I have columns in my application that have values ​​that always have 4 digits, e.g. '0100' or '1230'. One of examples could be Merchant Category Code.

For the time being, I have set the type of this column to char (4). I have many columns of this type. One of these types of columns is also included in nonclustered UNIQUE index. I would like to establish one approach to this type of column.

Is it better to use char (4) or maybe smallint, padding in the application by adding ' ' or 0 to the beginning?

The table in which I have these columns is partitioned and will contain about 300 million records. UPDATE will probably not be executed on columns with this type. They will also not appear in WHERE (maybe sometimes in ad hoc reports).

Which data type should I choose?

It's like a zip code, it can be numeric but you must store leading zeros

Exactly. I am thinking what is better approach in terms of performance. Also have to take into consideration that if I store it as smallint, the application code has to parse it to string and add leading zeros.


3 Answers 3


The standard clearly says "four-digit code", which in my view means it should always contain 4 numeric characters, which in turn means the appropriate data type is char(4).

If you want to ensure the code value adheres to ISO 18245, store it as char(4) in the database along with a check constraint.

  • why not smallint? Commented Oct 25, 2020 at 17:29
  • @NikitaSerbskiy because unless you have business rules prohibiting codes starting with one or more 0s, your code is a 4-character string, not a number.
    – alroc
    Commented Oct 25, 2020 at 17:55
  • @alroc it seems author is ready to adjust his application code to support smallint and asked what would be better in terms of performance Commented Oct 25, 2020 at 18:47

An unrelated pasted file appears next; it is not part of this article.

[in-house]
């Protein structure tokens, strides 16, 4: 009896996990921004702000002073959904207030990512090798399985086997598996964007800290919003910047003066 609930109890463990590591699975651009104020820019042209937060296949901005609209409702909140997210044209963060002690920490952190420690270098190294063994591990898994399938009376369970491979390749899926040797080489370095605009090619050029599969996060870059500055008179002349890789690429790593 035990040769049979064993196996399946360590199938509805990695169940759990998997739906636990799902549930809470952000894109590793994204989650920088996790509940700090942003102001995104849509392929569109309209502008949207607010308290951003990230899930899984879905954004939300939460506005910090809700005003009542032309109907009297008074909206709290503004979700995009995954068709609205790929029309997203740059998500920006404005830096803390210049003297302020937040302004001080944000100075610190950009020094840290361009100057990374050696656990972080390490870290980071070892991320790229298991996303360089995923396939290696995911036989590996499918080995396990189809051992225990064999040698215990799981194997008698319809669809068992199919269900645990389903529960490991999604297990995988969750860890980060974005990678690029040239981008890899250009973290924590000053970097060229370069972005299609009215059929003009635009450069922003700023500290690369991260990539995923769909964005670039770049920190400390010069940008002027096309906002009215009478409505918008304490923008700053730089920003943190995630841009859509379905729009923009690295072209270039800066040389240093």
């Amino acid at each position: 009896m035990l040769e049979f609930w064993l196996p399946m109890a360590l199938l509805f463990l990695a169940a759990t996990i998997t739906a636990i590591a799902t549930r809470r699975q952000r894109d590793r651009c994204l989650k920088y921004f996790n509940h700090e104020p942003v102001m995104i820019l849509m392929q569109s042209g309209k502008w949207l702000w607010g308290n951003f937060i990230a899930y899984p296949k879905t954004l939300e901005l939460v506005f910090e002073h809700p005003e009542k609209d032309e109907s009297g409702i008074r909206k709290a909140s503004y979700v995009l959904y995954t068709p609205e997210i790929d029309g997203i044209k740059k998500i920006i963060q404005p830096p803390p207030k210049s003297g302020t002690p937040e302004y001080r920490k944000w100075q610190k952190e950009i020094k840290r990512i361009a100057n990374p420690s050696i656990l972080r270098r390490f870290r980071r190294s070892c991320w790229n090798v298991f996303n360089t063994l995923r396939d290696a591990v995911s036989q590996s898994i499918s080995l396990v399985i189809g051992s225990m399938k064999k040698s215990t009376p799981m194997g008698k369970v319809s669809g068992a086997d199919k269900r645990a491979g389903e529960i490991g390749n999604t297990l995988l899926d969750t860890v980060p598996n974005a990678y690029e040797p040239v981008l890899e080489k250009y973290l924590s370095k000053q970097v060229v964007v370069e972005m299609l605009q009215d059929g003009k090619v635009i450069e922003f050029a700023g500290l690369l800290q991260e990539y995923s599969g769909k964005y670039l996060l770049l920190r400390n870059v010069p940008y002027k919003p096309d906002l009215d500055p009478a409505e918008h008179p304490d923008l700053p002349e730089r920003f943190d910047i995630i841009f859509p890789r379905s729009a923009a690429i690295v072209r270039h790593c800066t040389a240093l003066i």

• I would avoid a smallint because the data is not numeric (in the sense you would do arithmetic operations) and fields like that tend to evolve over time to include alpha characters. Additionally, coded fields often have structure (i.e. first digit means X, second digit means Y)
    – Jim D
    Commented Oct 27, 2020 at 3:12
  • 1
    @NikitaSerbskiy what about every other system that expects a char(4)? When you buy a airplane ticket the number is 014-1234567890 where 014 is the airline code. Not 14, 014. Some systems may use 0141234567890 but none will use 14. You really, really don't want to mix those two up, as everyone (airlines, travel agents, airports etc) use those specific digits as an identifier. If you used smallint you'd have to convert it back to char(3) at every point - all client applications, all imports, all exports. Commented Oct 27, 2020 at 8:39

The document says, smallint data type storage size is 2 Bytes and char(n) data type storage size is every character equal to 1 byte.

char [ ( n ) ] Fixed-size string data. n defines the string size in bytes and must be a value from 1 through 8,000. For single-byte encoding character sets such as Latin, the storage size is n bytes, and the number of characters that can be stored is also n.

smallint -2^15 (-32,768) to 2^15-1 (32,767) 2 Bytes

The data type size consequently will affect your index size, query result size, memory use.

But on the other side, you have to think about performance losing when adding 0, ('0121').

I think, there is no correct answer to the question. You can't decide which one is better without testing.


If you want the best of both worlds, you can store it as CHAR(4) and add a persisted computed column to the table that uses the CONVERT function to store it as an int too. This way if you need to report off of it and use it as a predicate, it's more efficient and you can even create indexes on it.

That being said, I don't think CHAR(4) would cause much difference in performance in your predicates anyway even at 300 million records, but only way to know is to test it. Note the persisted computed column will make the table consume more disk space too since it's essentially a materialized column at that point.

Your Answer

By clicking “Post Your Answer”, you agree to our terms of service and acknowledge you have read our privacy policy.

Not the answer you're looking for? Browse other questions tagged or ask your own question.